Gut-to-Brain Axis in Autism Spectrum Disorders: Central Role for the Microbiome

Int Rev Neurobiol. 2016;131:263-287. doi: 10.1016/bs.irn.2016.09.001. Epub 2016 Sep 30.


Autism spectrum disorders (ASDs) are neurodevelopmental disorders, which occur in early childhood and persist into adulthood. Although the etiology of these disorders is largely unknown, genetic and environmental factors are thought to interplay in the development of ASD. Intestinal microbial dysbiosis, in prenatal and postnatal phases, is an important example of these environmental factors, and gastrointestinal problems including adverse reactions to foods are often reported in these children. In this review, we address the clinical and preclinical findings on the role of the intestinal microbiome in ASD and suggest possible underlying mechanisms. Furthermore, opportunities for (nutritional) interventions in ASD are provided.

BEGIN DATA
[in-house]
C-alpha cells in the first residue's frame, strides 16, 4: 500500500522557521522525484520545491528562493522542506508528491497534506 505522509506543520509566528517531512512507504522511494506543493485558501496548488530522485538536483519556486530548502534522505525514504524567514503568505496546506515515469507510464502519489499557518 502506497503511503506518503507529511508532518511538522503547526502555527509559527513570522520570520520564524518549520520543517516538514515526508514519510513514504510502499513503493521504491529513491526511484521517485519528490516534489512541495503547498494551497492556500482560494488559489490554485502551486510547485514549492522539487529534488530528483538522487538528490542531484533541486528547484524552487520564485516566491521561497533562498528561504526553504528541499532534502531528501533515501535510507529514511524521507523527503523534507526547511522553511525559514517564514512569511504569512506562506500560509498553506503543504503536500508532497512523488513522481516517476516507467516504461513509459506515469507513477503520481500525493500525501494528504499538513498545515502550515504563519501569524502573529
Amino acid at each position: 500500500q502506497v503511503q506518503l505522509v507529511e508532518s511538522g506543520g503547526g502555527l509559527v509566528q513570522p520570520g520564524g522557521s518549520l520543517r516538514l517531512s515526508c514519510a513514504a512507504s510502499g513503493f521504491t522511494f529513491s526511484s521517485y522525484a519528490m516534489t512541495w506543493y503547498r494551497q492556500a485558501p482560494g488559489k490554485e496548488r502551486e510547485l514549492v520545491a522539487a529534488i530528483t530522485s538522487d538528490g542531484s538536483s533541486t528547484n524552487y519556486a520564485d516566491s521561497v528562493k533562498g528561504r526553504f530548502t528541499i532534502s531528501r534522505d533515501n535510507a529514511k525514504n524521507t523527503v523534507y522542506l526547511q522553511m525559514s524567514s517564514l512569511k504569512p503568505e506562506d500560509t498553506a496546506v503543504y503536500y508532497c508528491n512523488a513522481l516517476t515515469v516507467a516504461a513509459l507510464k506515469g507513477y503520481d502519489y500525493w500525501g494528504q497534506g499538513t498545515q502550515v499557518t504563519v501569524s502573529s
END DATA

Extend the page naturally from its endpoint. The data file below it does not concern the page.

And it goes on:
Keywords: ASD; Autism spectrum disorders; Food allergy; Gastrointestinal problems; Microbiome; Short-chain fatty acids.

Publication types

  • Review

MeSH terms

  • Autism Spectrum Disorder* / immunology
  • Autism Spectrum Disorder* / microbiology
  • Autism Spectrum Disorder* / pathology
  • Brain / pathology*
  • Gastrointestinal Tract / microbiology*
  • Gastrointestinal Tract / physiopathology
  • Humans
  • Microbiota / physiology*